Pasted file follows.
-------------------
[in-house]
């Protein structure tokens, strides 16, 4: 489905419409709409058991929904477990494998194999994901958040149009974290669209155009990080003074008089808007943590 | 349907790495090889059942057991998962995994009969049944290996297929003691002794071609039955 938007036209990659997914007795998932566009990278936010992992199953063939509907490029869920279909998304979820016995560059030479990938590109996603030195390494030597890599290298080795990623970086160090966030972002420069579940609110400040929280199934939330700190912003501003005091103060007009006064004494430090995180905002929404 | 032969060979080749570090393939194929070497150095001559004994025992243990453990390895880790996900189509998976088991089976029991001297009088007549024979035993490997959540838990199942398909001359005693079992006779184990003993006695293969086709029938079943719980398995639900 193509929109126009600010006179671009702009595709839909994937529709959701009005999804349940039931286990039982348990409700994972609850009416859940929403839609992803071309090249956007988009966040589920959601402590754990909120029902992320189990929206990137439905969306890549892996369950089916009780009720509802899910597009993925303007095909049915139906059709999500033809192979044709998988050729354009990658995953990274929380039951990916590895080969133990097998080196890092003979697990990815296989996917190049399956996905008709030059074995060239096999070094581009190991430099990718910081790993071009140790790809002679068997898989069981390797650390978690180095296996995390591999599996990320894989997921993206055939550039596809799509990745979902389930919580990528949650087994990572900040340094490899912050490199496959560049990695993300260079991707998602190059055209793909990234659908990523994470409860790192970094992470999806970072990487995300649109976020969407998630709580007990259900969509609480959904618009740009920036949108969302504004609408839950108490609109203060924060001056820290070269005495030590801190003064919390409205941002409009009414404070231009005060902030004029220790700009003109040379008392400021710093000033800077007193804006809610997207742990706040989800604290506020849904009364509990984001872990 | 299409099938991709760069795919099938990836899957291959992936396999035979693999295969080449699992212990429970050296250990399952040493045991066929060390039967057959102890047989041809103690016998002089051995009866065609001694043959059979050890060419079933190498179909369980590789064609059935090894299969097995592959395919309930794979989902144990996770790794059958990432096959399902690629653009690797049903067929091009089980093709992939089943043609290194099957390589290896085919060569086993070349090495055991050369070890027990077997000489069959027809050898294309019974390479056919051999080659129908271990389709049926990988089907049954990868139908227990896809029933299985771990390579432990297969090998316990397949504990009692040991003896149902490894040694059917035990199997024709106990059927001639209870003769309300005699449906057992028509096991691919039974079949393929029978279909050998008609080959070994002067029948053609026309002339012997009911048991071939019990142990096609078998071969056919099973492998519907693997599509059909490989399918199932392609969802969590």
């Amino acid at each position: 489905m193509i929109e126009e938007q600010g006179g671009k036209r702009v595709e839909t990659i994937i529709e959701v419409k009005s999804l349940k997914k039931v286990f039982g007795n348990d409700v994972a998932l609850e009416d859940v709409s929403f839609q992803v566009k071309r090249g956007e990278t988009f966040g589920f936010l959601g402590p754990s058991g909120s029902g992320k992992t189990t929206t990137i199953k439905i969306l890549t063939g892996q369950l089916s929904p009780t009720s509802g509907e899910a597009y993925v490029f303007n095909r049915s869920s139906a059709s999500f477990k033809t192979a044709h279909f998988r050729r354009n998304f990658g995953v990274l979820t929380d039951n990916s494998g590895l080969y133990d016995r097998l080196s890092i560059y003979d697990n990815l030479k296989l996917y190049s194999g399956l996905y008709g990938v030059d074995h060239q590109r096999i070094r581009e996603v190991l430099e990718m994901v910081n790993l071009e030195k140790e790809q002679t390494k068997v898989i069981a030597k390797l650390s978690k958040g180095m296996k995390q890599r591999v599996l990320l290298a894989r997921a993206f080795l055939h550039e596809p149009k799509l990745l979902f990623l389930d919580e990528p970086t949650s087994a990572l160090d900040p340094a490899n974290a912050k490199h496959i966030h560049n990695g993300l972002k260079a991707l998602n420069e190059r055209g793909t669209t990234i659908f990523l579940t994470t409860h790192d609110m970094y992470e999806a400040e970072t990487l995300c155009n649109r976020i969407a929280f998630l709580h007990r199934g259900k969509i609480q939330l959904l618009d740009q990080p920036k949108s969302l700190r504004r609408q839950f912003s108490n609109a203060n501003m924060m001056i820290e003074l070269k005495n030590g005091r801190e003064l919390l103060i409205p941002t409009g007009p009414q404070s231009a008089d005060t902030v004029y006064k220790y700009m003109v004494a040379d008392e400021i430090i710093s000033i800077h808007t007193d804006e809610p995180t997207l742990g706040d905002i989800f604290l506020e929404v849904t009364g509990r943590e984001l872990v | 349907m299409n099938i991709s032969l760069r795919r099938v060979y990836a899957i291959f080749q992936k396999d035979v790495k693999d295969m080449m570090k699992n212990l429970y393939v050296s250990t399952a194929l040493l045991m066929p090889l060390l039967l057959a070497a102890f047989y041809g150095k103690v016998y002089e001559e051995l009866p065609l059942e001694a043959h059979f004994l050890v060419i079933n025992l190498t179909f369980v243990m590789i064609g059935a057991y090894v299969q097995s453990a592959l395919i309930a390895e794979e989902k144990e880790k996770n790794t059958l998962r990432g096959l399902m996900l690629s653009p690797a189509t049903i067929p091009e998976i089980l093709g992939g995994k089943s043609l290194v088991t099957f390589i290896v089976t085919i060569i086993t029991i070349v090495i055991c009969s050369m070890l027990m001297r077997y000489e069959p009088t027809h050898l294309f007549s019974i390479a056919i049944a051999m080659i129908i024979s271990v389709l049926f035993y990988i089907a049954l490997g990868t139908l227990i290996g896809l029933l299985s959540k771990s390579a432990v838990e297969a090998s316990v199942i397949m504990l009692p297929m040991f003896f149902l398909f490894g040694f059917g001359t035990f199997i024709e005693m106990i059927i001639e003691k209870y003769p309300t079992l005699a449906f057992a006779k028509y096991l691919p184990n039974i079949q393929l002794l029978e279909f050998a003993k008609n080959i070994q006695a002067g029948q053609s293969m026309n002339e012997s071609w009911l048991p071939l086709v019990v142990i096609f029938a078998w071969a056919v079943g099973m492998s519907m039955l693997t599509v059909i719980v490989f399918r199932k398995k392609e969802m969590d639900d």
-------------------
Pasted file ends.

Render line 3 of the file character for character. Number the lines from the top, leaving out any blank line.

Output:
């Amino acid at each position: 489905m193509i929109e126009e938007q600010g006179g671009k036209r702009v595709e839909t990659i994937i529709e959701v419409k009005s999804l349940k997914k039931v286990f039982g007795n348990d409700v994972a998932l609850e009416d859940v709409s929403f839609q992803v566009k071309r090249g956007e990278t988009f966040g589920f936010l959601g402590p754990s058991g909120s029902g992320k992992t189990t929206t990137i199953k439905i969306l890549t063939g892996q369950l089916s929904p009780t009720s509802g509907e899910a597009y993925v490029f303007n095909r049915s869920s139906a059709s999500f477990k033809t192979a044709h279909f998988r050729r354009n998304f990658g995953v990274l979820t929380d039951n990916s494998g590895l080969y133990d016995r097998l080196s890092i560059y003979d697990n990815l030479k296989l996917y190049s194999g399956l996905y008709g990938v030059d074995h060239q590109r096999i070094r581009e996603v190991l430099e990718m994901v910081n790993l071009e030195k140790e790809q002679t390494k068997v898989i069981a030597k390797l650390s978690k958040g180095m296996k995390q890599r591999v599996l990320l290298a894989r997921a993206f080795l055939h550039e596809p149009k799509l990745l979902f990623l389930d919580e990528p970086t949650s087994a990572l160090d900040p340094a490899n974290a912050k490199h496959i966030h560049n990695g993300l972002k260079a991707l998602n420069e190059r055209g793909t669209t990234i659908f990523l579940t994470t409860h790192d609110m970094y992470e999806a400040e970072t990487l995300c155009n649109r976020i969407a929280f998630l709580h007990r199934g259900k969509i609480q939330l959904l618009d740009q990080p920036k949108s969302l700190r504004r609408q839950f912003s108490n609109a203060n501003m924060m001056i820290e003074l070269k005495n030590g005091r801190e003064l919390l103060i409205p941002t409009g007009p009414q404070s231009a008089d005060t902030v004029y006064k220790y700009m003109v004494a040379d008392e400021i430090i710093s000033i800077h808007t007193d804006e809610p995180t997207l742990g706040d905002i989800f604290l506020e929404v849904t009364g509990r943590e984001l872990v | 349907m299409n099938i991709s032969l760069r795919r099938v060979y990836a899957i291959f080749q992936k396999d035979v790495k693999d295969m080449m570090k699992n212990l429970y393939v050296s250990t399952a194929l040493l045991m066929p090889l060390l039967l057959a070497a102890f047989y041809g150095k103690v016998y002089e001559e051995l009866p065609l059942e001694a043959h059979f004994l050890v060419i079933n025992l190498t179909f369980v243990m590789i064609g059935a057991y090894v299969q097995s453990a592959l395919i309930a390895e794979e989902k144990e880790k996770n790794t059958l998962r990432g096959l399902m996900l690629s653009p690797a189509t049903i067929p091009e998976i089980l093709g992939g995994k089943s043609l290194v088991t099957f390589i290896v089976t085919i060569i086993t029991i070349v090495i055991c009969s050369m070890l027990m001297r077997y000489e069959p009088t027809h050898l294309f007549s019974i390479a056919i049944a051999m080659i129908i024979s271990v389709l049926f035993y990988i089907a049954l490997g990868t139908l227990i290996g896809l029933l299985s959540k771990s390579a432990v838990e297969a090998s316990v199942i397949m504990l009692p297929m040991f003896f149902l398909f490894g040694f059917g001359t035990f199997i024709e005693m106990i059927i001639e003691k209870y003769p309300t079992l005699a449906f057992a006779k028509y096991l691919p184990n039974i079949q393929l002794l029978e279909f050998a003993k008609n080959i070994q006695a002067g029948q053609s293969m026309n002339e012997s071609w009911l048991p071939l086709v019990v142990i096609f029938a078998w071969a056919v079943g099973m492998s519907m039955l693997t599509v059909i719980v490989f399918r199932k398995k392609e969802m969590d639900d």